Without this diversity, and the inequality necessarily growing out of it, it was idle to talk of the progress of humanity. The mass is not carried forward without individuals, who rise above the general average. Where would have been the race now, had it not been for such men as Pythagoras, Socrates, and Plato, Abelard and St. Thomas, Bacon and Descartes, Locke and Leibnitz; Alexander and Caesar, Alfred and Charlemagne, Napoleon and Washington; Homer, Aeschylus, Sophocles, and Pindar, Virgil and Homer, Dante, Shakespeare, and Milton, Goethe and Schiller; not to speak of the immeasurably higher order of providential men, whom we bring not into the category of these inspired prophets and messengers, specially called, and illuminated in their several degrees, by the Holy Ghost—such as Noah and Abraham, Moses and David, Paul and John, Augustine and Bernard, George Fox, and others. It is only by the life, love, labors, and sacrifices of these, and such as these that the race is quickened, instructed, inspired, and enabled to make its way through the ages to the accomplishment of its destiny.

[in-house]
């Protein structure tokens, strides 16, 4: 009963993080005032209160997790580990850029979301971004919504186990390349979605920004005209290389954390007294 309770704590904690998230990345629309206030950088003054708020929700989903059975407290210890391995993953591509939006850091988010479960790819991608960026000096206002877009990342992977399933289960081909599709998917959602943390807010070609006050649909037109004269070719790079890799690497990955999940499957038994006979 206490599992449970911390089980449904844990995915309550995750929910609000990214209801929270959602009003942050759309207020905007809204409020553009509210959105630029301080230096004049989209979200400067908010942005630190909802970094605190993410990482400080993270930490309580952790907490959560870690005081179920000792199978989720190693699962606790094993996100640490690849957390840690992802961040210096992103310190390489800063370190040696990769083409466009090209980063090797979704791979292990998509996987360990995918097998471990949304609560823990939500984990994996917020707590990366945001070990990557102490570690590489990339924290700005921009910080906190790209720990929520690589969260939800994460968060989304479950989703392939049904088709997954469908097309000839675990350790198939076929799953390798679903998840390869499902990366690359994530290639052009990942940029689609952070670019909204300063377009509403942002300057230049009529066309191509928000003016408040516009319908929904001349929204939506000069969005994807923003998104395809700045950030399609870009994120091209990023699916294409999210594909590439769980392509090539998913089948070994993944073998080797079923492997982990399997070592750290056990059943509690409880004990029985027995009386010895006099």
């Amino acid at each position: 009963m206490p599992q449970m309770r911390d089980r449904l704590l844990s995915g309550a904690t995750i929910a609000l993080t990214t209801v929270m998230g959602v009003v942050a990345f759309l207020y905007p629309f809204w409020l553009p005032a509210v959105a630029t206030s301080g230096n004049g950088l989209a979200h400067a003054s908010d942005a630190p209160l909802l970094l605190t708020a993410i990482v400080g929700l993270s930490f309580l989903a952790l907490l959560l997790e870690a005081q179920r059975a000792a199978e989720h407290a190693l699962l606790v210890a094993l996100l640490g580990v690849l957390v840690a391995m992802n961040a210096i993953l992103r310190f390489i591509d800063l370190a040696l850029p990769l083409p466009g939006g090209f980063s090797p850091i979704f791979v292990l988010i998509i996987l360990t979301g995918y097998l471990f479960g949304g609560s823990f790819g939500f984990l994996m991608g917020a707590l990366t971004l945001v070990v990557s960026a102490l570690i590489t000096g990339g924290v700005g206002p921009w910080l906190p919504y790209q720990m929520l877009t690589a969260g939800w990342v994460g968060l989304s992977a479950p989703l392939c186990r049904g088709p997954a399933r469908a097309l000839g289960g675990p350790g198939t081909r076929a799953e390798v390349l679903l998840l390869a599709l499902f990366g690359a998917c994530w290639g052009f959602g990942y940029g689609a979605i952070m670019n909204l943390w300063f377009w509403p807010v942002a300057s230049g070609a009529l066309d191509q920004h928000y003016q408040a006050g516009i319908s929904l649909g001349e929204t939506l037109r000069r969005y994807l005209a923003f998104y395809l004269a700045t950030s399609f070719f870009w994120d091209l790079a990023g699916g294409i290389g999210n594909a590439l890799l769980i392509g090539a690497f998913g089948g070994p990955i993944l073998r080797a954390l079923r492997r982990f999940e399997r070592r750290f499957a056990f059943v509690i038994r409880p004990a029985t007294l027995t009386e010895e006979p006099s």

There are, and it is worse than idle to deny it, labors indispensable to the progress of mankind, under its moral, religious, intellectual, and social relations, which can be performed only by men who stand out, and are distinguished by their capacity, virtues, and attainments, from the multitude. The most ordinary questions concerning man’s destiny, or mere everyday ethics, can be answered only by the light of a metaphysical and theological science, which the many do not, will not, and cannot be made to understand. Popular passions, popular prejudices, popular ignorance, popular errors and vices, are often to be withstood; but who will there be to withstand them, if there be none among us, who rise above the level of the mass? For who, not rising above the level of the mass, but must share them? Who among us, having only the wisdom and virtue common to all, for the sake of truth, justice, love, religion, country, humanity, will throw themselves before the popular car, and with their bodies seek to arrest its destructive career?